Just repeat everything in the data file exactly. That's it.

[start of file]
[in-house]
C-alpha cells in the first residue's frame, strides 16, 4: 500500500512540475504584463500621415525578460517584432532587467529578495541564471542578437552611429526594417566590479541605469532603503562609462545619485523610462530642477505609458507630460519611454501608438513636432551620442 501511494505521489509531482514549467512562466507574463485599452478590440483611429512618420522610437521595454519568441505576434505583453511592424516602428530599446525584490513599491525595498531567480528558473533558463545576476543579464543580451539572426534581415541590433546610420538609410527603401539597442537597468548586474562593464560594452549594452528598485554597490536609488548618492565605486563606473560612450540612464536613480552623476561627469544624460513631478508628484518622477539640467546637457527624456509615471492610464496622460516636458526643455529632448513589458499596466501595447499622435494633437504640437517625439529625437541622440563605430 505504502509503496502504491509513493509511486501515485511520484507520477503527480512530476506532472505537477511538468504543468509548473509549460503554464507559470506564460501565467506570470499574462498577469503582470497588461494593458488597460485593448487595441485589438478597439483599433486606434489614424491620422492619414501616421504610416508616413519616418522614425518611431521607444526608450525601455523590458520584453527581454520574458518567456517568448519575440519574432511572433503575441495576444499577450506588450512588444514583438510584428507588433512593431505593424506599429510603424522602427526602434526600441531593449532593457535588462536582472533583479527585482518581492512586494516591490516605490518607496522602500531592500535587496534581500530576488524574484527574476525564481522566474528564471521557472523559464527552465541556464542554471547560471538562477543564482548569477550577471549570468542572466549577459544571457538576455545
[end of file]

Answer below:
[in-house]
C-alpha cells in the first residue's frame, strides 16, 4: 500500500512540475504584463500621415525578460517584432532587467529578495541564471542578437552611429526594417566590479541605469532603503562609462545619485523610462530642477505609458507630460519611454501608438513636432551620442 501511494505521489509531482514549467512562466507574463485599452478590440483611429512618420522610437521595454519568441505576434505583453511592424516602428530599446525584490513599491525595498531567480528558473533558463545576476543579464543580451539572426534581415541590433546610420538609410527603401539597442537597468548586474562593464560594452549594452528598485554597490536609488548618492565605486563606473560612450540612464536613480552623476561627469544624460513631478508628484518622477539640467546637457527624456509615471492610464496622460516636458526643455529632448513589458499596466501595447499622435494633437504640437517625439529625437541622440563605430 505504502509503496502504491509513493509511486501515485511520484507520477503527480512530476506532472505537477511538468504543468509548473509549460503554464507559470506564460501565467506570470499574462498577469503582470497588461494593458488597460485593448487595441485589438478597439483599433486606434489614424491620422492619414501616421504610416508616413519616418522614425518611431521607444526608450525601455523590458520584453527581454520574458518567456517568448519575440519574432511572433503575441495576444499577450506588450512588444514583438510584428507588433512593431505593424506599429510603424522602427526602434526600441531593449532593457535588462536582472533583479527585482518581492512586494516591490516605490518607496522602500531592500535587496534581500530576488524574484527574476525564481522566474528564471521557472523559464527552465541556464542554471547560471538562477543564482548569477550577471549570468542572466549577459544571457538576455545